Recession

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What is a Recession?

A recession refers to a significant decline in economic activity that lasts for months or even years. It is a normal part of the business cycle that typically features contracting output, rising unemployment, falling incomes, and shrinking retail sales.

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Recessions disrupt financial markets and often precipitate wider crises across businesses, households, and even governments.

Identifying a Recession

There is no single definition or fixed criteria for what constitutes a recession. However, these key elements might help identify one:

Economic Factor Explanation
Falling GDP A sustained decline in a nation’s gross domestic product (GDP), which measures the value of all goods and services produced, is a telltale sign of a contracting economy.
High Unemployment As consumer, business, and government spending declines, companies lay off workers. This leads to spiking unemployment rates.
Reduced Incomes and Retail Sales With rising job losses come falling wages, shrinking incomes, and decreasing spending by consumers and businesses.
Lasting Months or Quarters A recession sees declines across various sectors of the economy over a sustained period, not just one or two quarters.
Timing in the Business Cycle Recessions occur after the peak of economic expansion and continue until activity reaches its trough.

The National Bureau of Economic Research (NBER) is considered the authority for dating U.S. recessions. It uses monthly data on employment, personal income, retail sales, and other indicators to determine when a recession starts and ends.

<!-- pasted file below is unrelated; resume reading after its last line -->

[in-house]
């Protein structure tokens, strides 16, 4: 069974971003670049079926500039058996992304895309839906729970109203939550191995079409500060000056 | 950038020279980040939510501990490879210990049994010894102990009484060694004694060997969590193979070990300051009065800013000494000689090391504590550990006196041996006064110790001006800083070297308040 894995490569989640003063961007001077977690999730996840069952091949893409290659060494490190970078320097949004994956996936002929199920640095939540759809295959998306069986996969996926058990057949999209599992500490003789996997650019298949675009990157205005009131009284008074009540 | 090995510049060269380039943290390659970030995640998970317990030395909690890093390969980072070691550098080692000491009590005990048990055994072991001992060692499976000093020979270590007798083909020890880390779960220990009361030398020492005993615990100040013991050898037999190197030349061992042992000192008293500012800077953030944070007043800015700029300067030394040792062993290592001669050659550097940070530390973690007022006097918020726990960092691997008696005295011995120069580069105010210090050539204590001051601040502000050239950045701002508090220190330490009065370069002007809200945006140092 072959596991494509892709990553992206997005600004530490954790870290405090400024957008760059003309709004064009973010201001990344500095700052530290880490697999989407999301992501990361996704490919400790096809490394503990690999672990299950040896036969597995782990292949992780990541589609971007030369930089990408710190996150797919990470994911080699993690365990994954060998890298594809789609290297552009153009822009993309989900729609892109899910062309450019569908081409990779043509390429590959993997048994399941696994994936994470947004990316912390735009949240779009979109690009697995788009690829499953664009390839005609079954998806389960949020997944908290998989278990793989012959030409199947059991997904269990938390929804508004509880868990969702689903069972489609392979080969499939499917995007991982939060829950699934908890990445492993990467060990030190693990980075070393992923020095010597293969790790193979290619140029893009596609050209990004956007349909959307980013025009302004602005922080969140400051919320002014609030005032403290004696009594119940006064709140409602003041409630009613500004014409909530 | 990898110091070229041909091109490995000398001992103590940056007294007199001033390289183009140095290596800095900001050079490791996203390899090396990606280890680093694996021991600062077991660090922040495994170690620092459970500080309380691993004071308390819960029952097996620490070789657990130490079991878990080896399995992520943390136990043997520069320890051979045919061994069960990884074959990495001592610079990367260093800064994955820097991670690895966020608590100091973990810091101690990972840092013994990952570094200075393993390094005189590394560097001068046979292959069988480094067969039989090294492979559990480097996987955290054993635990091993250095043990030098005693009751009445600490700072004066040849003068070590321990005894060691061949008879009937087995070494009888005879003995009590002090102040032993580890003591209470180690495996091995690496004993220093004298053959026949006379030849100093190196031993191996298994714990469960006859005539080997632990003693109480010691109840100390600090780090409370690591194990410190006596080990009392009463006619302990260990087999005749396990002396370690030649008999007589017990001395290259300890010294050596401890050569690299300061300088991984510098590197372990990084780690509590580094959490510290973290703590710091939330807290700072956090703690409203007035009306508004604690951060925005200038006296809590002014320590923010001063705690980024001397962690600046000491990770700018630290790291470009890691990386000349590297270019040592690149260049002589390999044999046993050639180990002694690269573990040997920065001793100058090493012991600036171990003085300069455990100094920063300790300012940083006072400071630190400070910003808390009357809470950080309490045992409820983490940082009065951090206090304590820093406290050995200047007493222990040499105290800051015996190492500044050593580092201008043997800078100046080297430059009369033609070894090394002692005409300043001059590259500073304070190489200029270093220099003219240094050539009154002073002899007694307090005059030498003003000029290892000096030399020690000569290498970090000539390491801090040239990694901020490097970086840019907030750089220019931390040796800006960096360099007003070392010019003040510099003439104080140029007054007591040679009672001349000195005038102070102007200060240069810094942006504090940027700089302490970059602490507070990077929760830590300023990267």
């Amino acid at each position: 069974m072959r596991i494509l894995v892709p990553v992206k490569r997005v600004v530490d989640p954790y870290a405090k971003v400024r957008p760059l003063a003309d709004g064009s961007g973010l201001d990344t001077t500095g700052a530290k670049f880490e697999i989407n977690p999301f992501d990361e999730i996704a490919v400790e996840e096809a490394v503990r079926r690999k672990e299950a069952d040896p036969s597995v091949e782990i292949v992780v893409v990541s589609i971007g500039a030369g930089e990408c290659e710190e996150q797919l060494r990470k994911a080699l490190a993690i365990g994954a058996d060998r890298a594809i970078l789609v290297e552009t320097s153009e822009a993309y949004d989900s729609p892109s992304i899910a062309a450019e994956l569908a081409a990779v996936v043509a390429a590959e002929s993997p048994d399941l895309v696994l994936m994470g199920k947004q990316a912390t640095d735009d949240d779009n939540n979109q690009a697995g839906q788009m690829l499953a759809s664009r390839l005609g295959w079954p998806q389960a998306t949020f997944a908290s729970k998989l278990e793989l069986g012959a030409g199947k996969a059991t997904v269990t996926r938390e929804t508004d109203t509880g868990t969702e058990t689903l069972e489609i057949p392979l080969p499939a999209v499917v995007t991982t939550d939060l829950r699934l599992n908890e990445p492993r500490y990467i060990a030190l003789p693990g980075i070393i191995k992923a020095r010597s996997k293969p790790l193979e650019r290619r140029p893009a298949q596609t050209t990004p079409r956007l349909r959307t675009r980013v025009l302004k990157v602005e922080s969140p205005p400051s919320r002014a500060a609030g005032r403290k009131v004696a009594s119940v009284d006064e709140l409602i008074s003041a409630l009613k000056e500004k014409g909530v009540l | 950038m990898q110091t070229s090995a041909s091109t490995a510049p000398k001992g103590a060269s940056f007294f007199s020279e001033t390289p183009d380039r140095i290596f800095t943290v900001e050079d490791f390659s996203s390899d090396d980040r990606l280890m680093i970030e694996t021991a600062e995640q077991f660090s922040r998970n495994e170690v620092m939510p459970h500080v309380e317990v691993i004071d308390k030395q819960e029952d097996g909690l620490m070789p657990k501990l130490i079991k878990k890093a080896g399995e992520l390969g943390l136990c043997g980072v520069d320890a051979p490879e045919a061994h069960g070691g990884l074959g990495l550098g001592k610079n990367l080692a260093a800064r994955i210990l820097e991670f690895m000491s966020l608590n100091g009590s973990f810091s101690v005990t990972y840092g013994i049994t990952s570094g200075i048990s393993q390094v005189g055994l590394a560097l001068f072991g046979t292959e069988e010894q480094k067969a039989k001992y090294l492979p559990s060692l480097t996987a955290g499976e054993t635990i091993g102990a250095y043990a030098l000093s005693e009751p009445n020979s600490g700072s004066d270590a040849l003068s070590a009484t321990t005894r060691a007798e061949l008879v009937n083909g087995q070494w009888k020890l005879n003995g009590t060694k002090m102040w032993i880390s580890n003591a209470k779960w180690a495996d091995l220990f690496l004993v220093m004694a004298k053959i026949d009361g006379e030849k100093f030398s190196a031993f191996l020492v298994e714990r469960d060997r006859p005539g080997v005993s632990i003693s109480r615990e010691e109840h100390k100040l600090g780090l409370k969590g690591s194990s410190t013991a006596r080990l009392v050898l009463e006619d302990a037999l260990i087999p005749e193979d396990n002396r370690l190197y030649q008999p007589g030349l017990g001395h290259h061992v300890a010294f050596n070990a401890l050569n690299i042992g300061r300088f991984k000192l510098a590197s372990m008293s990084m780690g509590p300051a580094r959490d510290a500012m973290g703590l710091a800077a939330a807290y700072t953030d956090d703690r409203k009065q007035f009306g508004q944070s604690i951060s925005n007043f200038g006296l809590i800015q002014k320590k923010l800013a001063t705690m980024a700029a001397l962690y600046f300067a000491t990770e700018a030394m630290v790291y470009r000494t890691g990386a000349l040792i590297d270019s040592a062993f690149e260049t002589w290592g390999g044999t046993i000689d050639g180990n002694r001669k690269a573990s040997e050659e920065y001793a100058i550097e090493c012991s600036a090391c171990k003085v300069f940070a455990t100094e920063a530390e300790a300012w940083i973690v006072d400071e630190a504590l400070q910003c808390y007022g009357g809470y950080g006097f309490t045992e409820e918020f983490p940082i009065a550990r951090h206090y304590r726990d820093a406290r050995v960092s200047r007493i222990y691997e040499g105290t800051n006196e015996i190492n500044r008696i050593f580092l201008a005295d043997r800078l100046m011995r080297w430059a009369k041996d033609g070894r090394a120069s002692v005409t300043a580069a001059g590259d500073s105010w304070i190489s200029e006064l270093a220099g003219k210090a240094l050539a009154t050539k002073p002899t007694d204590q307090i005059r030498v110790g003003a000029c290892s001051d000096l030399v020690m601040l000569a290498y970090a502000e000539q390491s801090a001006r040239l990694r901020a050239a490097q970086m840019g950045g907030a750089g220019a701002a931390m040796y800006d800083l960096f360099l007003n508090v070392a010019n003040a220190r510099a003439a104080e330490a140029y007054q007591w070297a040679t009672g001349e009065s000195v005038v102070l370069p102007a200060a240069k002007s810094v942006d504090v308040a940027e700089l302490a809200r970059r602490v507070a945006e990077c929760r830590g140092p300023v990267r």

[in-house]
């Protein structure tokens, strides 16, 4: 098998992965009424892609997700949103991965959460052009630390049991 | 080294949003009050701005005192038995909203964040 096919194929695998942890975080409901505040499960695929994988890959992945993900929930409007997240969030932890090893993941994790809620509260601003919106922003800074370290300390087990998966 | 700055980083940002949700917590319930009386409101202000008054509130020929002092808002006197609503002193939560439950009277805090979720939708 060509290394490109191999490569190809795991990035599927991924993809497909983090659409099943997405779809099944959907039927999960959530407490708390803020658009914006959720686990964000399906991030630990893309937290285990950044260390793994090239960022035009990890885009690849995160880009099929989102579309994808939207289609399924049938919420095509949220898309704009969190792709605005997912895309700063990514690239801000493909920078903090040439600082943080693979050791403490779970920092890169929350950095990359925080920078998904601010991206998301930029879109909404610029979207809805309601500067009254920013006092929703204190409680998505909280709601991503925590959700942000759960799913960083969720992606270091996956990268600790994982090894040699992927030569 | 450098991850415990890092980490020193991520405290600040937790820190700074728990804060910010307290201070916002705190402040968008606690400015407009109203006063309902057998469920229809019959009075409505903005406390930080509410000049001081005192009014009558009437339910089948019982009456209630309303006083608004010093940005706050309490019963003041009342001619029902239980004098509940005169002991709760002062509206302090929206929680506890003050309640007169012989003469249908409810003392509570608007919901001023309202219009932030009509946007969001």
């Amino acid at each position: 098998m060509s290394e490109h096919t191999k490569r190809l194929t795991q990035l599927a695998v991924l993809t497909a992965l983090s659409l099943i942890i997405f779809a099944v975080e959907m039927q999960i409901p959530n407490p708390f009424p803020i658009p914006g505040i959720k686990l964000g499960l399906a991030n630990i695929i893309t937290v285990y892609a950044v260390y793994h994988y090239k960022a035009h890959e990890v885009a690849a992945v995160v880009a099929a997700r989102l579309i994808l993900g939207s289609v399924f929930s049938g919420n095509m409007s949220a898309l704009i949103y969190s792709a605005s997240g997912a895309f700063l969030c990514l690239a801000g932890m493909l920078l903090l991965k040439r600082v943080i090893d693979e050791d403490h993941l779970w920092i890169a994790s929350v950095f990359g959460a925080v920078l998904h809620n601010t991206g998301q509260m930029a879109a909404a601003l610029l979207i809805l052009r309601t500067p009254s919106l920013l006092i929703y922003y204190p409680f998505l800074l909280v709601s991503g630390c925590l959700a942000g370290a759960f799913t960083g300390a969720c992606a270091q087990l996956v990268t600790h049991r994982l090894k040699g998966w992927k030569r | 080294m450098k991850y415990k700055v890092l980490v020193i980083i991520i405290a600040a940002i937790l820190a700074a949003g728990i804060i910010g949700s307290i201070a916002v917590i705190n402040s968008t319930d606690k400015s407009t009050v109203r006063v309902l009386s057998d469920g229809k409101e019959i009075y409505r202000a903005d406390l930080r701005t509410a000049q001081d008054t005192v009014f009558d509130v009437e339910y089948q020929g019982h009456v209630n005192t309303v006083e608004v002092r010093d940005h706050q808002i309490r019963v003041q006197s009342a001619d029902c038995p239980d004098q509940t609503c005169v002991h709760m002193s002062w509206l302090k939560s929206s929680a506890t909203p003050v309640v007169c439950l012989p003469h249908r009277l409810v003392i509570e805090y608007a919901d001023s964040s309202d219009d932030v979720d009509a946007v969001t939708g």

The NBER does not rely on the common definition of two consecutive quarters of falling GDP for identifying and categorizing recessions as such.

Causes of Recessions

There are several potential triggers for an economy entering a recession, including:

  • Asset Bubbles: Speculative frenzies can drive overvalued asset prices that eventually crash and significantly impact wealth.
  • Financial Crises: A banking or financial crisis disrupts lending, credit flows, and financial markets.
  • Deflation: Falling prices lead to lower corporate profits and wages, which result in lower consumer and business spending.
  • High Inflation: Central banks raise interest rates to control inflation, cooling economic growth.
  • High Government Debt Levels: Excessive fiscal debt drags on spending as the cost of financing increases and budget cuts are needed for federal governments to stay afloat.
  • Oil Price Shocks: Sudden spikes in oil prices increase costs throughout the economy.
  • Pandemics: Widespread outbreaks halt travel, trade, and normal economic activity.
  • Policy Actions: Government policy mistakes or changes can inadvertently dampen economic growth.

Recessions also often spread between countries through trade and financial links, becoming global recessions.

Characteristics of Recessions

Recessions share some common traits, including:

  • Declining Consumer Confidence: Households cut back on spending and big purchases.
  • Falling Business Investments: Firms reduce capital expenditures and hiring as sales outlooks worsen.
  • Tightening Credit: Lenders tighten their standards to extend loans in response to uncertainty and rising defaults.
  • Stock Market Declines: The market capitalization of publicly traded companies falls as investors become more risk-averse.
  • Lower Interest Rates: Central banks cut rates to stimulate the economy.
  • Higher Insolvencies: Bankruptcies and defaults rise across households, companies, and even governments.
  • Rising International Trade Falls: Global trade shrinks as demand contracts across major economies.